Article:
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Food's journey from farm explored in Sycamore

Published: Sunday, Aug. 25, 2013 5:21 p.m. CST • Updated: Sunday, Aug. 25, 2013 10:08 p.m. CST
Caption
(Monica Maschak - mmaschak@shawmedia.com )
Jaxsen Gabriel, 4, of Sycamore scoops protein pellets for a cattle feed mixture at the Farm to Food event in Sycamore on Saturday. The event was designed to show non-farmers where food comes from.

SYCAMORE – DeKalb resident Rosie Seagrave and her family just moved into town, and they thought it was important to attend the DeKalb County Corn and Soybean Growers’ Farm to Food and You event on Saturday to learn about their surroundings. 

The event in Sycamore, which featured farming equipment, animals and food tents, was aimed at teaching families where food comes from, said Phil Montgomery, president of DeKalb County Corn and Soybean Growers. 

“We really think people have a lot of questions about where their food comes from,” Montgomery said. “They want to know how it’s raised.”

Seagrave said she was particularly interested in learning about how soybeans and corn are farmed.

“It’s a big part of the culture here and the environment,” she said.

Soybeans are the second largest crop grown in Illinois, said Illinois Soybean Association director Paul Rasmussen. For him, teaching people about his product was essential to a relationship with the consumer.

One of those consumers was Sycamore resident Joan Stern. A Chicago native, Stern was surprised to find out that corn is used in the ethanol that goes into her car.

Agrigold Seed Corn representative Jerry Kastler sells hybrid corn seeds that are used to produce field corn, which is used for ethanol and to feed livestock. 

Stern also overheard one soybean farmer say that the Three Musketeers candy bar contains soy.

“Oh, that’s kind of gross!” she said.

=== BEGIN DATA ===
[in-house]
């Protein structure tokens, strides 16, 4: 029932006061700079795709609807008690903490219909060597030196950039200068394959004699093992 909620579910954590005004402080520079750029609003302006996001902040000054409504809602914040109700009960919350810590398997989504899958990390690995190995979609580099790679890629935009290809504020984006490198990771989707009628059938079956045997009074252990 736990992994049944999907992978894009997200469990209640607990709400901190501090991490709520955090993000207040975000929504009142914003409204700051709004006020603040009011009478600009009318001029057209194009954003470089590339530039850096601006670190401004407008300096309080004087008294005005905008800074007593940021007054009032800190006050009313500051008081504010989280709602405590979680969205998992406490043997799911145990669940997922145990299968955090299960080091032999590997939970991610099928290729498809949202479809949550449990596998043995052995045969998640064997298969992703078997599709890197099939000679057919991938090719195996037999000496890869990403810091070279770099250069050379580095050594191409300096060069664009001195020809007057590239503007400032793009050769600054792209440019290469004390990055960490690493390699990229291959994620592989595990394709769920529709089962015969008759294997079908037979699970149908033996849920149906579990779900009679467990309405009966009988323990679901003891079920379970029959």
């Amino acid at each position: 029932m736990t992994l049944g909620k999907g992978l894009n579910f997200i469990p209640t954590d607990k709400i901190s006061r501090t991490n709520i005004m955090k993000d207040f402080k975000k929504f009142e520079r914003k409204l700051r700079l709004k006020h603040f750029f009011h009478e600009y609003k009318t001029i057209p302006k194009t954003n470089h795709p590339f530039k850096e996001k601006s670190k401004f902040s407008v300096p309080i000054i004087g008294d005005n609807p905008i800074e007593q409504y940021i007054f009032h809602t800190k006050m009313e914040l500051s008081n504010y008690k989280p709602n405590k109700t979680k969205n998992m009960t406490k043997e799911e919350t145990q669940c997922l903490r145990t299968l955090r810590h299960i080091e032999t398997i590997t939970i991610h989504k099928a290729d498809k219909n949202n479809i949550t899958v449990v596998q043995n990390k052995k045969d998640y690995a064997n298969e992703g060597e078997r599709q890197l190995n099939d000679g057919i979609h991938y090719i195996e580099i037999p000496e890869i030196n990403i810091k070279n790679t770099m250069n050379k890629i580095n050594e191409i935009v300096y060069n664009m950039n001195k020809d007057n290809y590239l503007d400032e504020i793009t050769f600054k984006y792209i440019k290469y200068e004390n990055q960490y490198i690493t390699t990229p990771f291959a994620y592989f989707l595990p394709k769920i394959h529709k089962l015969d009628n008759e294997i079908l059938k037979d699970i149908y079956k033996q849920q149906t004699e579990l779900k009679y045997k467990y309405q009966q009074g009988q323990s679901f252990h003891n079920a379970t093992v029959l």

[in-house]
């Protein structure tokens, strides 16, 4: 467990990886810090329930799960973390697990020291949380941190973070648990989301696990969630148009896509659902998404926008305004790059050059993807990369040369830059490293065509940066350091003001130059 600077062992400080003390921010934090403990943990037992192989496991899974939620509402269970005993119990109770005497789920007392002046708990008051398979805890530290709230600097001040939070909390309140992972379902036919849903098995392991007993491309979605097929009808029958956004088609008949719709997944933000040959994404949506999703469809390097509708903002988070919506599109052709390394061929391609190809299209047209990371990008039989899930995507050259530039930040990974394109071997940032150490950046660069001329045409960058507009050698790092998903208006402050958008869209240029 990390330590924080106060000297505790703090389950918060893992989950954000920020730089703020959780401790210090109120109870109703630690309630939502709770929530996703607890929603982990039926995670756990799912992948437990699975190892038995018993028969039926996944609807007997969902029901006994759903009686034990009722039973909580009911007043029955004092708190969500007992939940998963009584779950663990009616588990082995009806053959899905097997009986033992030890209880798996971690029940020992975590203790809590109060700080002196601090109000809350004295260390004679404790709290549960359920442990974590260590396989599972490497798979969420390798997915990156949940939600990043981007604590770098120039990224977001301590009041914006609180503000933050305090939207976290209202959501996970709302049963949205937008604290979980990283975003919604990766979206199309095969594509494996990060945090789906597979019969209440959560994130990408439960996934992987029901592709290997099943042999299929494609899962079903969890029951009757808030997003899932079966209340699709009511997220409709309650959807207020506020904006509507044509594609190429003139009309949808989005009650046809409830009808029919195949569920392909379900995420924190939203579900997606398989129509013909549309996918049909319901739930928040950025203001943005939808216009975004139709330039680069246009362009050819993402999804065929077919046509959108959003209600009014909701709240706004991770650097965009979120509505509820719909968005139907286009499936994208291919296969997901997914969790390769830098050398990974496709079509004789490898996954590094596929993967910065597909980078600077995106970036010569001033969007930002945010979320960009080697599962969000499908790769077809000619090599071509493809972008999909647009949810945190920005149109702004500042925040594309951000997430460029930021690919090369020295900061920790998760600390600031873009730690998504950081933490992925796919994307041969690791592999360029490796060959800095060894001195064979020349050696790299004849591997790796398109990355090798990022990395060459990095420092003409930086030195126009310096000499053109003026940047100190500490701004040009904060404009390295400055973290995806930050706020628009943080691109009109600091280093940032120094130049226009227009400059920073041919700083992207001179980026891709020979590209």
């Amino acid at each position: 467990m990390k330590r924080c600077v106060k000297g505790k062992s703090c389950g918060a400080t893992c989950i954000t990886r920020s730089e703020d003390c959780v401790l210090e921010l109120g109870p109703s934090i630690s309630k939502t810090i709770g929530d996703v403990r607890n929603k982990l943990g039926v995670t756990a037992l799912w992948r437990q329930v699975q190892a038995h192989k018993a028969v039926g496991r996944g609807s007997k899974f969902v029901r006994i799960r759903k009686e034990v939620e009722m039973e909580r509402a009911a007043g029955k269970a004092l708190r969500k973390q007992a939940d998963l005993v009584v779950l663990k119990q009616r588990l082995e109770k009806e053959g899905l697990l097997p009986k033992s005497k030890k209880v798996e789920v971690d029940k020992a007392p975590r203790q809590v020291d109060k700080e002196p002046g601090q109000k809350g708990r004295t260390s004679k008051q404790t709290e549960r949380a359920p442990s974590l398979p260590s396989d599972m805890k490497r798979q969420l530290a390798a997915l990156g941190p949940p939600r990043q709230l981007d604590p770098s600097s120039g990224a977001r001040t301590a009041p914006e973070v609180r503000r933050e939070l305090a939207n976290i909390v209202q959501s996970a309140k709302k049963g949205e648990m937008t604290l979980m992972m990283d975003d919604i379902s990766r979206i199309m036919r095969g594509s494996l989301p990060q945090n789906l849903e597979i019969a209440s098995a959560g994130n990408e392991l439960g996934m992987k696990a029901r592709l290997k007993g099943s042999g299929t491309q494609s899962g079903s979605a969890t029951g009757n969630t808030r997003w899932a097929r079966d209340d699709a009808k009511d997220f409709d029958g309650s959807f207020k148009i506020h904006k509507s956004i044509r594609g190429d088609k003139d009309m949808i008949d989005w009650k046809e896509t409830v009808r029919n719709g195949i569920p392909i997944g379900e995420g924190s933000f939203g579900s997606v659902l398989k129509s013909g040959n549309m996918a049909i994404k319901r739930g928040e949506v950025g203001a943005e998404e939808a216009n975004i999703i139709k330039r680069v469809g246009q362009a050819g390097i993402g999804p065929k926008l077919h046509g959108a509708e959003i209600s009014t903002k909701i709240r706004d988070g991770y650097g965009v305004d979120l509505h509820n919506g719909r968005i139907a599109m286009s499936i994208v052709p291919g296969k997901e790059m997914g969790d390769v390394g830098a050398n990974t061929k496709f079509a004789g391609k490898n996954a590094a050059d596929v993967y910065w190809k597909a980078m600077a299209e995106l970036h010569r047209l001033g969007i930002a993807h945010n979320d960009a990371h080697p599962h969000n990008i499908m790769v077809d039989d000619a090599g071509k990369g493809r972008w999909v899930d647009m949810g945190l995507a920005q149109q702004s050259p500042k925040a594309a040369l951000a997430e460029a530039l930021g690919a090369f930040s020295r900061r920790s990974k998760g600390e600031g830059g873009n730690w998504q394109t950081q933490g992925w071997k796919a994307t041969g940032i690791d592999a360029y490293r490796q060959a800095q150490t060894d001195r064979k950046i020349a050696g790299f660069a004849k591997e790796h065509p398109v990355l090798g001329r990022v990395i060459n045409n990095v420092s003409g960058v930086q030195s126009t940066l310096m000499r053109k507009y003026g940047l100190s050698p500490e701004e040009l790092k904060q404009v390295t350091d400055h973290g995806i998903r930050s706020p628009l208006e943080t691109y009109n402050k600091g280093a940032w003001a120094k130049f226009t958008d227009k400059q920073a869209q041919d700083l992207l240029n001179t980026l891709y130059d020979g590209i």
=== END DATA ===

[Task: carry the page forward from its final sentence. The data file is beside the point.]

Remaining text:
Malta resident Katie Arndt grew up on a farm, and she said she was surprised at how little others know about food's origins.

Arndt is an officer of the DeKalb chapter of Future Farmers of America, and she volunteered at elementary schools to teach second graders about agriculture.

“I asked them where their milk comes from, and they said, ‘The grocery store,’” she said.

A few sheep were sheared at Saturday’s event, where participants learned that each sheep produces six to 10 pounds of wool per year.

Jane Zeien, member of DeKalb County Lamb and Wool Producers, said that wool is a good fiber that has a undeserved reputation of being too hot to wear.

In reality, wool breathes very well and is even used for fire blankets since it is flame retardant, she said.

Montgomery said a lot of work goes into farming. Most weeks are well over the standard 40 hours, and even in the winter, marketing needs to be done.

“People don’t realize how all parts of agriculture tie together into where food comes from, how it’s raised and what it takes to do all that,” he said.

Farmers have a tendency to be forgotten or misunderstood, Arndt said.

“We’re helping families,” she said. “We’re feeding the world.”

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